Study Guide

Inferno Love

By Dante Alighieri

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Inferno Canto I

The time was the beginning of the morning;
the sun was rising now in fellowship
with the same stars that had escorted it
when Divine Love first moved those things of beauty;
so that the hour and the gentle season
gave me good cause for hopefulness on seeing
that beast before me with his speckled skin; (Inf. I, 37-43)

Appropriately, Dante’s description of the coming dawn coincides with his reference to Creation. The "Divine Love" alludes to God’s supreme tenderness and devotion in fashioning all the creatures of the earth. And the "things of beauty" refer to the celestial bodies – the sun and stars – that bring light to the universe. With the Genesis comes the dawn of mankind. To further illustrate the birth metaphor, Dante begins his story in the "gentle season," the springtime. Of course, with the sunlight, crafted from God’s all-encompassing love, Dante feels a resurgence of hope, even before the fearsome maw of the lion.

Inferno Canto II

[Virgil quoting Beatrice]: "‘For I am Beatrice who send you on;
I come from where I most long to return;
Love prompted me, that Love which makes me speak." (Inf. II, 70-72)

Here, love is like an actual person – given the privilege of capitalized letters and occupying the space of an agent which can urge Beatrice to act in certain ways. This reinforces the concept of love as a moving force, introduced with the concept of God creating the entire universe out of the sheer force of love.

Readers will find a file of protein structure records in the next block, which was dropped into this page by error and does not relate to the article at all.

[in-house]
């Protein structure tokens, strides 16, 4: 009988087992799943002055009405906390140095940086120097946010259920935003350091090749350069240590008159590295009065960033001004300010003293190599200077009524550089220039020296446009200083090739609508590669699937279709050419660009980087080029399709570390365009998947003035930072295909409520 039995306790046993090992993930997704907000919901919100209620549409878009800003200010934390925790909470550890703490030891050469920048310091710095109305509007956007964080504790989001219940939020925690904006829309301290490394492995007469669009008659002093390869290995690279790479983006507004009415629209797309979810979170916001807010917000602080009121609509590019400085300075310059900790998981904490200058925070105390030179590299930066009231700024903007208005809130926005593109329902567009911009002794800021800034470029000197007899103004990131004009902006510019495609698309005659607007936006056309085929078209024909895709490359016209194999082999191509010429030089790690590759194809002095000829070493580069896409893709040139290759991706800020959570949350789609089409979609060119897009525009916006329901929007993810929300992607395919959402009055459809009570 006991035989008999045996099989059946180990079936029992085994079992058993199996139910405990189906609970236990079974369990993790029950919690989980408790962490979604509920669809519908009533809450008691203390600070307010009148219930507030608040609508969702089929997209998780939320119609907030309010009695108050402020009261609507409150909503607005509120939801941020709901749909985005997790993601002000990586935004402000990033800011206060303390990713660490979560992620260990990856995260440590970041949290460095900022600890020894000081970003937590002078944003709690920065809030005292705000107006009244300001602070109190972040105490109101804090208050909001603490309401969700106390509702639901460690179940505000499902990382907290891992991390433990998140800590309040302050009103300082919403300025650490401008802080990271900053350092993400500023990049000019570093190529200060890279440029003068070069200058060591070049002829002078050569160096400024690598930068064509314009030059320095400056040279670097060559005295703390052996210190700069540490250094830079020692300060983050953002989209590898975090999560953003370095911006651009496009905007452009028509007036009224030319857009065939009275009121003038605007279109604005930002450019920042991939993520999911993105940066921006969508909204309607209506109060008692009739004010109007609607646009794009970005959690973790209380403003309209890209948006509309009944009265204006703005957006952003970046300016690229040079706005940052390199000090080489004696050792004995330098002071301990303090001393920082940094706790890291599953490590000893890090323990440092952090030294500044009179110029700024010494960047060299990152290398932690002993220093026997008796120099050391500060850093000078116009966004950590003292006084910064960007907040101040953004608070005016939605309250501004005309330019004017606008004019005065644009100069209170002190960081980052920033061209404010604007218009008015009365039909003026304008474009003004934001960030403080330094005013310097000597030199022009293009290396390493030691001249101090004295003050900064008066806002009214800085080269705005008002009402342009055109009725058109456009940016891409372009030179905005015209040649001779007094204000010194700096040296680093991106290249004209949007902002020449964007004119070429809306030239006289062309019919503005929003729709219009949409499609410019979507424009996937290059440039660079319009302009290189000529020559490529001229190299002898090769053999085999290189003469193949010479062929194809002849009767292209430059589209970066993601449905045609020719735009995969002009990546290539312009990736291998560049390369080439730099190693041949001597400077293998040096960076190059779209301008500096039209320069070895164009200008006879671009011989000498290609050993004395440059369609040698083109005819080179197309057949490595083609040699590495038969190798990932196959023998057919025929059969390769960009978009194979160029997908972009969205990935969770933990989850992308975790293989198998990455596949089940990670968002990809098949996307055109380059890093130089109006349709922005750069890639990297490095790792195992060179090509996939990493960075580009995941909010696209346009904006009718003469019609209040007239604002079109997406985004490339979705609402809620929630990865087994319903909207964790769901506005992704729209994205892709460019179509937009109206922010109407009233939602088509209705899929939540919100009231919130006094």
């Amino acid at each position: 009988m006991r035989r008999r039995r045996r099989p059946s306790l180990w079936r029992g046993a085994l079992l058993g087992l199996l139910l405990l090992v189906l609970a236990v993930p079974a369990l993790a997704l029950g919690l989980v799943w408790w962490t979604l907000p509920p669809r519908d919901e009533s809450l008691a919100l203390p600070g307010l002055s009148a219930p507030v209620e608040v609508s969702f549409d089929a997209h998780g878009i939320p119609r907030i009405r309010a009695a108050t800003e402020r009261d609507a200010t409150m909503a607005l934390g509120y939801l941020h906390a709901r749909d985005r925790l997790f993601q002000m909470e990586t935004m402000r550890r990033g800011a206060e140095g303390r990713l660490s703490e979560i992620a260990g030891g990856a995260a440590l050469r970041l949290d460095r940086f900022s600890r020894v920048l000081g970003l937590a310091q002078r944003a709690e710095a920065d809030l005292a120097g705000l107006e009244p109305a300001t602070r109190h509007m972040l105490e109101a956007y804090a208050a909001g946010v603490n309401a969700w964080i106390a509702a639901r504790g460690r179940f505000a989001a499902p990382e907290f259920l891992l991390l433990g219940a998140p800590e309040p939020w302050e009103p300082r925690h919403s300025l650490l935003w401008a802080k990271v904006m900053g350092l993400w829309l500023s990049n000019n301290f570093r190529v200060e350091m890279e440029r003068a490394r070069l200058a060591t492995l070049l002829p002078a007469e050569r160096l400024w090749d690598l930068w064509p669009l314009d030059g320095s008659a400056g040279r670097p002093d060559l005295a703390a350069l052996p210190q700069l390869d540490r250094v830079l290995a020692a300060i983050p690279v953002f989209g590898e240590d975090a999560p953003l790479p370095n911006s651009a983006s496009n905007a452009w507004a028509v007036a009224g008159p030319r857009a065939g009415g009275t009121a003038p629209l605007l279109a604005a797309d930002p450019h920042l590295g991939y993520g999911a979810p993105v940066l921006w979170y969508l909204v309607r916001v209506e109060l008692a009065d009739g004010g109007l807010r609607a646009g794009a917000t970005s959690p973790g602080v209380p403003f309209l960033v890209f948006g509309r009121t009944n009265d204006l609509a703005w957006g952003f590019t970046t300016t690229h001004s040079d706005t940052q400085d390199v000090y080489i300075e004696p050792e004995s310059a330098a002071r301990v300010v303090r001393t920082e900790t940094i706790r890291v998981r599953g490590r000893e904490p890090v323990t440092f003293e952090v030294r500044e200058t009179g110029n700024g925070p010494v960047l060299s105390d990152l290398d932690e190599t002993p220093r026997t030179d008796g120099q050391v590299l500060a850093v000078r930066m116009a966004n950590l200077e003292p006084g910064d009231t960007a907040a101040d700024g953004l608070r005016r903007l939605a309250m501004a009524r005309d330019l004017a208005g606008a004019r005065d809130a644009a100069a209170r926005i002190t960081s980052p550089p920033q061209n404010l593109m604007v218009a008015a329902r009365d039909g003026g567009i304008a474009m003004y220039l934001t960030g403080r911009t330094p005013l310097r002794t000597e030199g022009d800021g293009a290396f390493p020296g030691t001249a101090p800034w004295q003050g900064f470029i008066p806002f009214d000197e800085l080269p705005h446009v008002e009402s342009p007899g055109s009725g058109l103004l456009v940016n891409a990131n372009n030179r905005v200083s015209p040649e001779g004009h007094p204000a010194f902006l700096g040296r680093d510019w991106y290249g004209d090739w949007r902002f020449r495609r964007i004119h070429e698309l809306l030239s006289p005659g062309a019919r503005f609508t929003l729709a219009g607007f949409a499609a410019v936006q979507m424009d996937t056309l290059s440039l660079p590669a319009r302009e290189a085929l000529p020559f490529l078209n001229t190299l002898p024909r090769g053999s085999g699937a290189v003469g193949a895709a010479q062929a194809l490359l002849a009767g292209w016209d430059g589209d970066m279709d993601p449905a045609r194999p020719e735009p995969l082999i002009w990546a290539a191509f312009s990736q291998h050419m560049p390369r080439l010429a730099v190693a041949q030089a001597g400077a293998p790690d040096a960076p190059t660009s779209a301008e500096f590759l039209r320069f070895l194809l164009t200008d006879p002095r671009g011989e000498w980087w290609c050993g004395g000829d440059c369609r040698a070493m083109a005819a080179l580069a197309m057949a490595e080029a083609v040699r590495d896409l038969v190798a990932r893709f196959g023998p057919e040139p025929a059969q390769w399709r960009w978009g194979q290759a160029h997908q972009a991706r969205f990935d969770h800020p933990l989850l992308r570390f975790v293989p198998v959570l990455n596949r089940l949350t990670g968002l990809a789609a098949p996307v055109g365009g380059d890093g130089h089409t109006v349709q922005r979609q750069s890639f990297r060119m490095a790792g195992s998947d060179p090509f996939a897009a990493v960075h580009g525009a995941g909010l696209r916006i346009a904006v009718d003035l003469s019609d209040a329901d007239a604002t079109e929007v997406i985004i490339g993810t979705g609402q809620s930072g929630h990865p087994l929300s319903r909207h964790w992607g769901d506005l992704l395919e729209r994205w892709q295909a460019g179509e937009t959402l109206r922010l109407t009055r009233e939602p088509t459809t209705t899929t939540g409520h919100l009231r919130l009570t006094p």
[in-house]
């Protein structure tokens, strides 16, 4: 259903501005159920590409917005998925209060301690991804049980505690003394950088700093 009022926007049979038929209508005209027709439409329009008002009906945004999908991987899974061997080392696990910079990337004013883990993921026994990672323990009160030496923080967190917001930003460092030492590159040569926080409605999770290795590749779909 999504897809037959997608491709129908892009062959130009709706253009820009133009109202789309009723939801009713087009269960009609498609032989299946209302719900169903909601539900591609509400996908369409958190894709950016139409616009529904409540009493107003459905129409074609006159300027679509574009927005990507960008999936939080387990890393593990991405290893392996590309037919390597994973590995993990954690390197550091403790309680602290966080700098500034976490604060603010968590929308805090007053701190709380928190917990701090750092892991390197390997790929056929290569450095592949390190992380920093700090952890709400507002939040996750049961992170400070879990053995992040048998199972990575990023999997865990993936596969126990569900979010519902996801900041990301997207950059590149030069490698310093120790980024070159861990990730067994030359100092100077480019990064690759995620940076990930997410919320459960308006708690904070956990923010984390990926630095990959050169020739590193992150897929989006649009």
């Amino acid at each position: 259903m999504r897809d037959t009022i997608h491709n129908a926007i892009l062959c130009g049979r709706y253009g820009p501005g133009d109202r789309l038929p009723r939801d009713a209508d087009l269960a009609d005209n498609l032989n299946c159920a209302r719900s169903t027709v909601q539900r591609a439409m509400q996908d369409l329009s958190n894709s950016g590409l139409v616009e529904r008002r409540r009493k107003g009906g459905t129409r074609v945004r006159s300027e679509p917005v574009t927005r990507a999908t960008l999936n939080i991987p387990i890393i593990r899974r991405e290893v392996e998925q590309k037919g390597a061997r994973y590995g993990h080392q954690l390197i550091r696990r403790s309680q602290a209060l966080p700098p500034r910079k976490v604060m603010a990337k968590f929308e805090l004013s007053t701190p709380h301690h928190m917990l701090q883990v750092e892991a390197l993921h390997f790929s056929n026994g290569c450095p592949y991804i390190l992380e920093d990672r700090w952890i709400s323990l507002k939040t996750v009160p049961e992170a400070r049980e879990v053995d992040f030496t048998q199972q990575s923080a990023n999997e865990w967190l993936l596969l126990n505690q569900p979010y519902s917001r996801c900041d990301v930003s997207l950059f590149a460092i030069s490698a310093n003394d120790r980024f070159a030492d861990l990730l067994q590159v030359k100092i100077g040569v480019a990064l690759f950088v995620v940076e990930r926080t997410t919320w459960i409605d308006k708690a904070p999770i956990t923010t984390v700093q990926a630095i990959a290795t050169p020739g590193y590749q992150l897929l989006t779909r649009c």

Inferno Canto III

These words – their aspect was obscure – I read
inscribed above a gateway… (Inf. III, 1-11)

Although it seems counterintuitive, Hell is created out of "the primal love" (or, in other words, God). That a place of such suffering, a realm which urges all souls to "abandon every hope" upon entering, can have a function that stems from love seems absurd. Indeed, Dante’s depiction of the sinners often challenges this assumption. He does not easily accept that an all-loving God would create such excruciating punishments for his favored children.

Inferno Canto V (the Second Circle: the Lustful)

[Francesca]: "One day, to pass the time away, we read
of Lancelot – how love had overcome him.
We were alone, and we suspected nothing.
And time and time again that reading led
our eyes to meet, and made our faces pale,
and yet one point alone defeated us.
When we had read how the desired smile
was kissed by one who was so true a lover,
this one, who never shall be parted from me,
while all his body trembled, kissed my mouth.
A Gallehault indeed, that book and he
who wrote it, too; that day we read no more." (Inf. V, 127-138)